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New York City Courts Paused — But Overtime Kept Flowing

An entrance to Manhattan Supreme Court was closed during the coronavirus outbreak.
An entrance to Manhattan Supreme Court was closed during the coronavirus outbreak.
Photo: Ben Fractenberg/THE CITY

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Taxpayers shelled out tens of thousands of dollars in overtime for workers to clean and perform routine maintenance at local courthouses, even after more than half of the buildings closed, records show.

On March 17, courthouses began shutting across the city to help contain the spread of coronavirus. Within days, 18 of the city’s 32 state courthouses had been locked up.

The number of staff operating in the remaining 14 plummeted from 1,401 to 511, with most court personnel told to work from home. Only a few courtrooms continued to function, with much of the activity now conducted via video.

Yet the overtime pay to custodians, carpenters, plasterers and other tradespeople working at these courthouses kept flowing.

In the month following the St. Patrick’s Day shutdown, the state Office of Court Administration paid more than $170,000 in overtime for work performed in the courthouses that stayed open, records obtained by THE CITY show.

Because the court buildings are owned by the city, the work was performed by staff of the Department of Administrative Citywide Services (DCAS).

State Deficit Balloons

Meanwhile, the state’s budget gap has grown to record proportions.

Gov. Andrew Cuomo initiated a historic level of emergency safety-net spending on everything from hospital supplies to skyrocketing unemployment claims.

On the day the courthouse shutdown began, state Comptroller Tom DiNapoli estimated the state’s $6 billion deficit could more than double to an unprecedented $13 billion.

State Comptroller Tom DiNapoli
State Comptroller Tom DiNapoli
NYS Comptroller’s Office/Flickr

In an emailed response to THE CITY’s questions, Nick Benson, a DCAS spokesperson, noted that OT was down 44% for custodial workers and 66% for trades staff from the month prior to the shutdown.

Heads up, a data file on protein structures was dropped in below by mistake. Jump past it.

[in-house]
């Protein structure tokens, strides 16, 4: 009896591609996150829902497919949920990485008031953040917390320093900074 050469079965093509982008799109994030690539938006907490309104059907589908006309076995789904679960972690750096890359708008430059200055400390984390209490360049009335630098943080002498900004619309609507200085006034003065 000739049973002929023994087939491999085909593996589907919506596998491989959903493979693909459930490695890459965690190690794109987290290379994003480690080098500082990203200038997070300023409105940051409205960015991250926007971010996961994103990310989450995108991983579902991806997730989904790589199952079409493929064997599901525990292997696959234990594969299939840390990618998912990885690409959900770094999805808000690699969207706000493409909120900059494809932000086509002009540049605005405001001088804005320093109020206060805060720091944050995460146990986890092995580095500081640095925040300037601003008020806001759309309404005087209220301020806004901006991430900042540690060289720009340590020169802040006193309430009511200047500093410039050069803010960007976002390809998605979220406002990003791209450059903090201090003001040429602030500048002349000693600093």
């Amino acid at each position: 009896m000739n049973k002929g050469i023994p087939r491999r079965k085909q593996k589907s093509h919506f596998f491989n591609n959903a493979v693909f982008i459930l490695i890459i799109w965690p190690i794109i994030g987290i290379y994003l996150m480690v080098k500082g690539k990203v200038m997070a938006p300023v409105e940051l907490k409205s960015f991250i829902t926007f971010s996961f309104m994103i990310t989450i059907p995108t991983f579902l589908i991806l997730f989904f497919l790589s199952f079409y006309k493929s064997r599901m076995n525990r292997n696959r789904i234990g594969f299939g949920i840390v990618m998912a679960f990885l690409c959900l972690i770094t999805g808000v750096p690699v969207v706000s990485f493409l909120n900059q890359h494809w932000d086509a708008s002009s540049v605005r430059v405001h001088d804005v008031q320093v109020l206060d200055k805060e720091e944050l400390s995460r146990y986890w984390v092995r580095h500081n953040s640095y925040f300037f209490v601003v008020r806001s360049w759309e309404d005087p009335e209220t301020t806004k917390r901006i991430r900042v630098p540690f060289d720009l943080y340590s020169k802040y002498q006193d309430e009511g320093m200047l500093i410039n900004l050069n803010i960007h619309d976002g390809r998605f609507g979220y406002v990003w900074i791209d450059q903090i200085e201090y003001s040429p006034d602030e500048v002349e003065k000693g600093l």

Benson also confirmed that the courthouse overtime spigot suddenly shut last month.

On April 12, DCAS put the word out that OT for custodial staff would be prohibited going forward except in cases of emergency. A similar edict went out to trade workers three days later.

“In light of current budget conditions at every level of government, employees were informed that building services that could not be performed during ordinary business hours would no longer be performed unless it’s an emergency,” Benson said.

Benson gave several reasons for the OT spending in the month before the emergency-only order took hold.

There was a “sharp uptick in employees who are on leave,” including staff “who may be at high risk with respect to COVID-19 or who have challenges related to child care,” he said.

But most of the OT was paid in response to requests for off-hour work by judges and court personnel, or jobs “that would be unsafe to perform while the building is occupied,” he said.

“Building maintenance does not cease even when fewer people are using a facility,” Benson wrote. “When requests were made for maintenance that could not be completed during business hours, overtime costs were billed.”

Tested Power Switches

That extra pay for working beyond a regular shift or on weekends included a wide variety of tasks, including some that do not appear to be emergency jobs.

DCAS laborers boarded up windows in closed courts and installed new toilets. They replaced a cooling tower at one courthouse. They tested generators and power switches, fixed door locks, patched walls and replaced broken floor tile.

An officer outside Manhattan Criminal Court.
An officer outside Manhattan Criminal Court
Ben Fractenberg/THE CITY

Benson said OT was paid for repairs to courthouse steps and a marble floor. In one court building, workers “built a steel frame for a pump pit,” at another they “removed damaged fresh air dampers.”

At others they “patched walls, painted walls, repaired a ceiling, repaired damaged windows, repaired plaster,” among other tasks.

Because of the COVID-19 pandemic, court personnel requested additional cleaning, increasing daily scrub-downs from one to three.

Benson noted that DCAS workers managed to complete those extra cleanings during regular business hours for regular pay.

But, he said, deep cleaning of staff desks and rug shampooing requested by court staff required overtime pay because the jobs “cannot be done during business hours.”

“There was a courthouse where a judge requested thorough deep cleaning that involved multiple custodians and heavy bleaching in a number of different rooms,” Benson stated. “The judge requested that the work be done over a weekend when staff and the public were not in the building.”

“Ultimately, it’s up to OCA to decide if it wants work performed that may require overtime costs,” Benson added.

OCA spokesperson Lucian Chalfen declined to discuss specific requests by judges or court personnel for off-hours work, stating that DCAS staff “are required by statute to provide and maintain the facility, how they manage their resources is their concern.”

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